American Literature in the World Graduate Conference
April 8, 2016
The conference hopes to broaden the scope of American literature, opening it to more complex geographies, and to a variety of genres and media. The impetus comes partly from a survey of what is currently in the field: it is impossible to read the work of Junot Diaz and Edwidge Danticat, Robert Hass and Jorie Graham, Dave Eggers and Jhumpa Lahiri without seeing that, for all these authors, the reference frame is no longer simply the United States, but a larger, looser, more contextually varied set of coordinates, populated by laboring bodies, migrating faiths, generational sagas, memories of war, as well as the accents of unforgotten tongues, the taste and smell of beloved foods and spices.
The twenty-first century is a good century to think about American literature in the world. But other centuries are equally fertile ground, as the writings of Anne Bradstreet, Margaret Fuller, Herman Melville, Edith Wharton, Mark Twain, Richard Wright, Gertrude Stein, Ezra Pound, Langston Hughes, and Elizabeth Bishop make abundantly clear. To study these and countless other authors is to see that the United States and the world are neither separate nor antithetical, but part of the same analytic fabric. Our conference explores these extended networks through many channels: from the cultural archives circulating across the Atlantic, the Pacific, and the Caribbean, to the dynamic interactions between indigenous populations and those from other continents; from the institutions of print, to the tangled ecologies of literature, art, theater, music, and film, to the digital globalism of the present moment.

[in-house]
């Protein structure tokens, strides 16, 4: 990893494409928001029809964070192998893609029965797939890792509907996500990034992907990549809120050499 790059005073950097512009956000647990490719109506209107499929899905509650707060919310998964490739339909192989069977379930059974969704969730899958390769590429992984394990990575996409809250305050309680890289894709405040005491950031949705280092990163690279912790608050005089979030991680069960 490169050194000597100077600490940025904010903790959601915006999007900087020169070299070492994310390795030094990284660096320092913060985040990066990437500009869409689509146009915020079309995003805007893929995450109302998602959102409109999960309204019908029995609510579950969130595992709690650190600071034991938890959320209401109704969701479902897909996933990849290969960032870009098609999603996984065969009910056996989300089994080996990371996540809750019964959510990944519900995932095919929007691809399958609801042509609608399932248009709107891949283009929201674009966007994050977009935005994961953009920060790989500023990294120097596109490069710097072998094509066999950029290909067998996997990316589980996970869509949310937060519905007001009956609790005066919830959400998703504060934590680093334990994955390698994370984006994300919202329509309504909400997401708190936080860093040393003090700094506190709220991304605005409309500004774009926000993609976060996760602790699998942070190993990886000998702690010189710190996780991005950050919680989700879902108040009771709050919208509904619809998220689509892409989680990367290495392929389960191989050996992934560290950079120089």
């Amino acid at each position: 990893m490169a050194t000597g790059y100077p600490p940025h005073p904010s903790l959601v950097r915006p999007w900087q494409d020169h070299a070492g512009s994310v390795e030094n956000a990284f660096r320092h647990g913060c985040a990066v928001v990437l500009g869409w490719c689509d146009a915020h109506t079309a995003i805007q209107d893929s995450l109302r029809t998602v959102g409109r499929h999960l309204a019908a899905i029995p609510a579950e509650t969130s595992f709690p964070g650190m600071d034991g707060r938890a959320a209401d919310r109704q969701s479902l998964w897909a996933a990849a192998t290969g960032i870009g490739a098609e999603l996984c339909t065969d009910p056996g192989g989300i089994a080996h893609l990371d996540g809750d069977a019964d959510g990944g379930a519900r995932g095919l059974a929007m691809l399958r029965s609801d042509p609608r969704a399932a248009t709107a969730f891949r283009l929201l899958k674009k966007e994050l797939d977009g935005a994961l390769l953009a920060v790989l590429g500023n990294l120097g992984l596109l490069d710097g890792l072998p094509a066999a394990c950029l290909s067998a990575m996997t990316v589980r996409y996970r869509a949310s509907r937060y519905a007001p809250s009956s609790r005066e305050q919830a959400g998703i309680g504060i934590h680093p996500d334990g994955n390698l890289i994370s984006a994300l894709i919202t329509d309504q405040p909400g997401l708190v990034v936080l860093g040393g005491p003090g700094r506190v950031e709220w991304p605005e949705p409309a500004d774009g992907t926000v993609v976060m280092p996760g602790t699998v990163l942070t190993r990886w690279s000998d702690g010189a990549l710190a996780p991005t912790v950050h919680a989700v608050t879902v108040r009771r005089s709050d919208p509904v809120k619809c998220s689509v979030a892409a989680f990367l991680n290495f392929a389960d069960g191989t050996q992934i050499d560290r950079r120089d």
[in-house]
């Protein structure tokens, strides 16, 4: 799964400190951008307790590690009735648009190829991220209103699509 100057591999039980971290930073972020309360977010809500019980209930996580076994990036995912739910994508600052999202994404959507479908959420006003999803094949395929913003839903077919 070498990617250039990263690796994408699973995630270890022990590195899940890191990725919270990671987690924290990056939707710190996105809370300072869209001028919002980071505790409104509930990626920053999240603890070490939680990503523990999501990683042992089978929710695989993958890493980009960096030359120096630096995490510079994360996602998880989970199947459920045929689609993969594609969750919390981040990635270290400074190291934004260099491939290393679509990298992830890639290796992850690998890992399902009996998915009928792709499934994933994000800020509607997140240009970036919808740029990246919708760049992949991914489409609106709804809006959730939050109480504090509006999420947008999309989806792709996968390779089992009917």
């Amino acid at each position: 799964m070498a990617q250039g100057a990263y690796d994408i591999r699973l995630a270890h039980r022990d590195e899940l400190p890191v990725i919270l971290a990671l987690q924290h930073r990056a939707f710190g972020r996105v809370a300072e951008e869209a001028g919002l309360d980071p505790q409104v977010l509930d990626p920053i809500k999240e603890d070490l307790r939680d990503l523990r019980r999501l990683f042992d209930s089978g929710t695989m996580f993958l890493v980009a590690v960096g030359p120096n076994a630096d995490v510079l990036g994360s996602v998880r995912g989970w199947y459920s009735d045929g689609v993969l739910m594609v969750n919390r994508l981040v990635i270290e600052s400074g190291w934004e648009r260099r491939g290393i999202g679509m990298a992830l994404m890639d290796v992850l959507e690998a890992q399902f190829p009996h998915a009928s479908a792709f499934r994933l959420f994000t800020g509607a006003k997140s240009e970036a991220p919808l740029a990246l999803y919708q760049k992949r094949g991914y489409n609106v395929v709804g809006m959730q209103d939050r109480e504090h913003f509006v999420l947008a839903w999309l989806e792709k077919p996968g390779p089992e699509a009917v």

Conference attendees are invited to three related events: a research workshop with Melissa Barton, Curator at the Beinecke Library; publication workshop with Gordon Hutner, editor of American Literary History; and a “Scholars as Writers” workshop with Stephen Burt, Professor of English, Harvard University, and frequent contributor to the New Yorker and the New York Times.
The conference is generously supported by the Beinecke Library, the Graduate School of Arts and Sciences, the English Department, the American Studies Program, the African American Studies Department, the Ethnicity, Race, and Migration Program, the Comparative Literature Department, the Department of Spanish and Portuguese, the Italian Department, the Department of East Asian Languages and Literatures, and the Film Studies Program at Yale University.
For more information, please contact the conference coordinator Brandon Menke (email@example.com).